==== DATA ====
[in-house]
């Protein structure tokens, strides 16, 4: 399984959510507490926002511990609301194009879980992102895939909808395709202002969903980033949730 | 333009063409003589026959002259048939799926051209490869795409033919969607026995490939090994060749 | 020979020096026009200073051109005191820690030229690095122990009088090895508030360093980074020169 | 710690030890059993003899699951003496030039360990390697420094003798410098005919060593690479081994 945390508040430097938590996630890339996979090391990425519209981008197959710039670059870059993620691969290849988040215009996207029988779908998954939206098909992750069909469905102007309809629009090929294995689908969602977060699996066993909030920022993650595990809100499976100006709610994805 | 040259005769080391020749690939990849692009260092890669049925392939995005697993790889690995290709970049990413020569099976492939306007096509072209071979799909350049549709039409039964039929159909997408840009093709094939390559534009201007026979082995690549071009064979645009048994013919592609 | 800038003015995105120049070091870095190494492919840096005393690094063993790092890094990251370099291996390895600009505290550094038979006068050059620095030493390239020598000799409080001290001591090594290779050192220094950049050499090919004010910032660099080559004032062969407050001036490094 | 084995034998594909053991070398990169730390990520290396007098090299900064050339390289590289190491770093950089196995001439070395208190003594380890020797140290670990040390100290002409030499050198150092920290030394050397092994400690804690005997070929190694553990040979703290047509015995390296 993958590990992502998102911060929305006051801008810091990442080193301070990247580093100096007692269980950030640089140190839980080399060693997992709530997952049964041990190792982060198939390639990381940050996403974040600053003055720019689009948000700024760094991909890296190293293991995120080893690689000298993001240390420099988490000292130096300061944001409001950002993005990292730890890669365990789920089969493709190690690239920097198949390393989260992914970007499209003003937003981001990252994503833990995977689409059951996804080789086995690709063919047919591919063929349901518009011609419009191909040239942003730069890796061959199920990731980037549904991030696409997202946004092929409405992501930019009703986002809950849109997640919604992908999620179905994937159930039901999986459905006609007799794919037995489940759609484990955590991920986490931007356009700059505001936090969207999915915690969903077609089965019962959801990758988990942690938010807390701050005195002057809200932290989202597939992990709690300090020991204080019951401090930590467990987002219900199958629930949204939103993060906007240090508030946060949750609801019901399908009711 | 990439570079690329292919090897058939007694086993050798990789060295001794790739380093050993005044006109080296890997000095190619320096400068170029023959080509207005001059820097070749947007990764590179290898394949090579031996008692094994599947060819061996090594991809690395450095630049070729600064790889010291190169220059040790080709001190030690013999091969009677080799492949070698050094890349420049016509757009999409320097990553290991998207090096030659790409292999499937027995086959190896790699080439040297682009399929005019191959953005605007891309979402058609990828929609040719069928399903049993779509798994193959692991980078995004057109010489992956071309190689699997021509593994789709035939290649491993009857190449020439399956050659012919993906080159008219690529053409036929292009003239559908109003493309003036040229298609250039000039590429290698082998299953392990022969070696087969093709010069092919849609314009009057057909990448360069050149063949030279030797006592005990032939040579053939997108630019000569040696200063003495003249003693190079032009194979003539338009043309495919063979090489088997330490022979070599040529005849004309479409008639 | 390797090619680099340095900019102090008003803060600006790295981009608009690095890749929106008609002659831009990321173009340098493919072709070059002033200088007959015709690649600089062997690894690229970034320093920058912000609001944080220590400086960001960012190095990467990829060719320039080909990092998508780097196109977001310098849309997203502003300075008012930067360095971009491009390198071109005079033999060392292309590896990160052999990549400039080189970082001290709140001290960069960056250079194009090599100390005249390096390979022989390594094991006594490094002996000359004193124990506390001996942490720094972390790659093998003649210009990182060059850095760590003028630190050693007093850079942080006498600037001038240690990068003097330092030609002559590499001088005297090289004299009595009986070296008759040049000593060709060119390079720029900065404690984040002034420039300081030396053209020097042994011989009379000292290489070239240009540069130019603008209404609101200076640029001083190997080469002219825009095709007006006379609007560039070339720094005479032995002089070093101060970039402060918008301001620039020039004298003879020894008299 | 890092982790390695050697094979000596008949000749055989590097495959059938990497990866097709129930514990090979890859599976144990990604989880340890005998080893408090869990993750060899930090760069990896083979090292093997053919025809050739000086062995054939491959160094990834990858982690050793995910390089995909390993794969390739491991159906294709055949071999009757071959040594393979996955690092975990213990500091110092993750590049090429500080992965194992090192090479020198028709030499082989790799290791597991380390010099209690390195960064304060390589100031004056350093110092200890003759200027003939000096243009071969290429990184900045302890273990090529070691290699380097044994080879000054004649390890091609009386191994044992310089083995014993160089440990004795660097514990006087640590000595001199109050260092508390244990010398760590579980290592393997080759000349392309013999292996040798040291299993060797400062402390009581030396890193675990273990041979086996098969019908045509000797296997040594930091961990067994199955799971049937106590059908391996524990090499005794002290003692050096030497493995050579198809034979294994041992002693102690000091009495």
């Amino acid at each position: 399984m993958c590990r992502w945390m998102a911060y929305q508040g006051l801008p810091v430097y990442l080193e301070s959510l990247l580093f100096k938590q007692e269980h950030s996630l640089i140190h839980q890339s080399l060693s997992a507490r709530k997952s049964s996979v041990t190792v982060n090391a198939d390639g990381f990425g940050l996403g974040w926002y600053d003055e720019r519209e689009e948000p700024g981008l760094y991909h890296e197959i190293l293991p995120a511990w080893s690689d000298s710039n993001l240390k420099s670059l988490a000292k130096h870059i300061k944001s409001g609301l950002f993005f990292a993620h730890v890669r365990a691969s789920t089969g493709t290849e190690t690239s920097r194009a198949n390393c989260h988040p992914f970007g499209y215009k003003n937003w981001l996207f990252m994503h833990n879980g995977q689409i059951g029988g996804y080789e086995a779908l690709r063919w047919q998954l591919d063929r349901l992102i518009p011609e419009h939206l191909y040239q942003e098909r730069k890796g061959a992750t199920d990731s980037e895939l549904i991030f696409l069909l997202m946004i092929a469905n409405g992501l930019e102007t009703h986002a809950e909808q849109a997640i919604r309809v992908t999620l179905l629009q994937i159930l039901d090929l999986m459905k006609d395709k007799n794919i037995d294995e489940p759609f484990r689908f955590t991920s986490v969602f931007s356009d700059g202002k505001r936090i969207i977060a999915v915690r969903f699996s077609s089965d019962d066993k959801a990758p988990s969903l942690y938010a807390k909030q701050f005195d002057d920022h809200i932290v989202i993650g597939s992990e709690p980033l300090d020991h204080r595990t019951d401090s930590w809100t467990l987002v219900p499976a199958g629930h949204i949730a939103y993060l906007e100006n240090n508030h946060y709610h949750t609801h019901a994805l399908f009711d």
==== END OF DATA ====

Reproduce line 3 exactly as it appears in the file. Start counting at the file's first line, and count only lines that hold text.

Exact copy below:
């Amino acid at each position: 399984m993958c590990r992502w945390m998102a911060y929305q508040g006051l801008p810091v430097y990442l080193e301070s959510l990247l580093f100096k938590q007692e269980h950030s996630l640089i140190h839980q890339s080399l060693s997992a507490r709530k997952s049964s996979v041990t190792v982060n090391a198939d390639g990381f990425g940050l996403g974040w926002y600053d003055e720019r519209e689009e948000p700024g981008l760094y991909h890296e197959i190293l293991p995120a511990w080893s690689d000298s710039n993001l240390k420099s670059l988490a000292k130096h870059i300061k944001s409001g609301l950002f993005f990292a993620h730890v890669r365990a691969s789920t089969g493709t290849e190690t690239s920097r194009a198949n390393c989260h988040p992914f970007g499209y215009k003003n937003w981001l996207f990252m994503h833990n879980g995977q689409i059951g029988g996804y080789e086995a779908l690709r063919w047919q998954l591919d063929r349901l992102i518009p011609e419009h939206l191909y040239q942003e098909r730069k890796g061959a992750t199920d990731s980037e895939l549904i991030f696409l069909l997202m946004i092929a469905n409405g992501l930019e102007t009703h986002a809950e909808q849109a997640i919604r309809v992908t999620l179905l629009q994937i159930l039901d090929l999986m459905k006609d395709k007799n794919i037995d294995e489940p759609f484990r689908f955590t991920s986490v969602f931007s356009d700059g202002k505001r936090i969207i977060a999915v915690r969903f699996s077609s089965d019962d066993k959801a990758p988990s969903l942690y938010a807390k909030q701050f005195d002057d920022h809200i932290v989202i993650g597939s992990e709690p980033l300090d020991h204080r595990t019951d401090s930590w809100t467990l987002v219900p499976a199958g629930h949204i949730a939103y993060l906007e100006n240090n508030h946060y709610h949750t609801h019901a994805l399908f009711d």